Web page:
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Watching sports has a very positive impact on mental and physical health

For many, watching sports is more than just a pastime — it’s a source of joy and relaxation that extends beyond the thrill of the game.

Recent research reveals that the act of watching sports not only entertains but also fosters a sense of community and belonging.

This can significantly boost an individual’s well-being and, by extension, benefit society at large. Additionally, this includes enhancements to health and productivity and even reductions in crime rates.

Despite these widely acknowledged benefits, the evidence linking sports viewing to well-being remains largely anecdotal. Moreover, scientific data has not robustly supported it.

To address this gap, Associate Professor Shintaro Sato from Waseda University’s Faculty of Sport Sciences initiated a pioneering study. He collaborated with Assistant Professor Keita Kinoshita from Nanyang Technological University and Dr. Kento Nakagawa from Waseda University’s Faculty of Human Sciences.

Their research, published on March 22, 2024, in the Sports Management Review, aimed to clarify this relationship through a comprehensive approach.

“A significant challenge in well-being research is the subjective nature of measurement procedures, which can lead to biased findings. Therefore, our studies focused on both subjective and objective measures of well-being,” explains Professor Sato.

By integrating secondary data analysis, self-reports, and neuroimaging measures, the team sought to explore the connection between sports viewing and well-being. Their focus was on understanding how these activities affect the general population.

Joy of the game

The research consisted of three key studies. Firstly, the team analyzed large-scale data concerning 20,000 Japanese residents, confirming a correlation between regular sports viewing and increased well-being.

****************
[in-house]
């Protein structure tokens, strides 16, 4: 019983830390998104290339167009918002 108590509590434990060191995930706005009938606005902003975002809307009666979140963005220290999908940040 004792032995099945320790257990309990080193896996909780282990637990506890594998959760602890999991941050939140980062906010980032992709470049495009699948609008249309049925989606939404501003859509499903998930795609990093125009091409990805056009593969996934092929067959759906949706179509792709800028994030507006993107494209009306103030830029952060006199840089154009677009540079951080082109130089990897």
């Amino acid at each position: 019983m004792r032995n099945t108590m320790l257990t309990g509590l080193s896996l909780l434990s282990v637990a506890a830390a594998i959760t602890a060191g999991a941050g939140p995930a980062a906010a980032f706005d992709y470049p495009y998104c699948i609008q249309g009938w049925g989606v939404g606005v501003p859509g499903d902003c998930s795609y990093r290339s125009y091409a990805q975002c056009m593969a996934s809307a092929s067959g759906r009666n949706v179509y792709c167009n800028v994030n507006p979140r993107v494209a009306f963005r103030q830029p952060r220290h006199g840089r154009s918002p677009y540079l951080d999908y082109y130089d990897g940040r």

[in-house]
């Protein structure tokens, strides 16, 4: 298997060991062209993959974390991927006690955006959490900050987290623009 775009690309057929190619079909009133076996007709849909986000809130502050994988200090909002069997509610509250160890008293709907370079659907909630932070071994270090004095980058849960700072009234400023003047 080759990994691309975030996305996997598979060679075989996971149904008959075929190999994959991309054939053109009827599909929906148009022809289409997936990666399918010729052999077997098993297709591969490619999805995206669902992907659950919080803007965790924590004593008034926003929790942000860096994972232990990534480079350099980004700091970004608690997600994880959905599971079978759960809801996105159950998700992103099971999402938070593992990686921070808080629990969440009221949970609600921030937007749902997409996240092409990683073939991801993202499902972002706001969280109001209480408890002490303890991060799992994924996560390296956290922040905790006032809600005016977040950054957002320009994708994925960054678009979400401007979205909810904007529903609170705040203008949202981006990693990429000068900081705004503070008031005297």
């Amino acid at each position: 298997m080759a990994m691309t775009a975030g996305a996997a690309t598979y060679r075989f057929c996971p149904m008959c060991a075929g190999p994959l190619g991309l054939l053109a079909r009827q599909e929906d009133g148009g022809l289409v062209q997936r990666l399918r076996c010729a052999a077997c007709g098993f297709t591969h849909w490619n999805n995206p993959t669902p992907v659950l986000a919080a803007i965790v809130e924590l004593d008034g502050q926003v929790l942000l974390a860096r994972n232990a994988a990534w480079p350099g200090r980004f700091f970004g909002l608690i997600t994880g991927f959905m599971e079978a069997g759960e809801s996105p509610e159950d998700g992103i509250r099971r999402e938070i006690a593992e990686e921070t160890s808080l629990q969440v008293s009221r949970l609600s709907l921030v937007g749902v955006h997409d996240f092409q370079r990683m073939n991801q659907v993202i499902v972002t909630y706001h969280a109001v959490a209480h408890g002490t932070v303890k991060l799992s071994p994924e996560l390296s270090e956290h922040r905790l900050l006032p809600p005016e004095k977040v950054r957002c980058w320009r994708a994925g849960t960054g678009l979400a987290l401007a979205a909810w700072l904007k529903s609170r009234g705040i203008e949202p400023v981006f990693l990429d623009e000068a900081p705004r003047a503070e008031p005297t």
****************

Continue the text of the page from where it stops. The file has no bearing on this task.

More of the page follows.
However, this study’s scope was limited in providing deeper insights into why and how watching sports impacts well-being.

In the second study, an online survey involving 208 participants examined whether the type of sport viewed affected well-being. Participants watched various sports videos, and their well-being was assessed before and after.

The results indicated that popular sports like baseball had a more substantial effect on enhancing well-being. In contrast, less popular sports such as golf had a lesser impact.

Watching sports and the mind-body connection

The most groundbreaking part of their research was the third study, which used neuroimaging techniques to observe changes in brain activity after participants watched sports clips.

Using multimodal MRI scans, the study revealed that watching sports activated the brain’s reward circuits. These circuits are linked to feelings of happiness and pleasure.

Moreover, structural image analysis showed that frequent sports viewers had greater gray matter volume in areas associated with these reward circuits. This suggests that regular viewing could lead to long-term changes in brain structures.

“Both subjective and objective measures of well-being were found to be positively influenced by engaging in sports viewing. By inducing structural changes in the brain’s reward system over time, it fosters long-term benefits for individuals,” Professor Sato explained.

“For those seeking to enhance their overall well-being, regularly watching sports, particularly popular ones such as baseball or soccer, can serve as an effective remedy,” Sato concluded.

Implications for sports management and public health

This study highlights the personal advantages of watching sports and significantly enriches the academic field of sports management.

Traditionally, sports management literature has concentrated on the behaviors and demographics of specific sports fans.

However, Sato and his team extended their focus to the general population, examining how sports viewing affects a broader audience’s mental and social well-being.

By establishing a clear link between regular sports viewing and enhanced well-being, the research proposes that sports can be more than just entertainment; they can play a crucial role in improving public health.

Watching sports as public policy

The findings suggest that encouraging the public to engage more with sports broadcasting could be a strategic move for health policymakers. This approach could leverage the widespread appeal and accessibility of sports to address public health objectives effectively.

Such implications are pivotal for sports management professionals and public health policymakers alike. For sports managers, understanding the broader impact of sports viewing can guide marketing and engagement strategies to attract a wider audience.

For public health officials, promoting sports viewing could be integrated into programs aiming to boost community health and cohesion, suggesting a novel area for policy development and community engagement initiatives.

The full study was published in the journal Sport Management Review.


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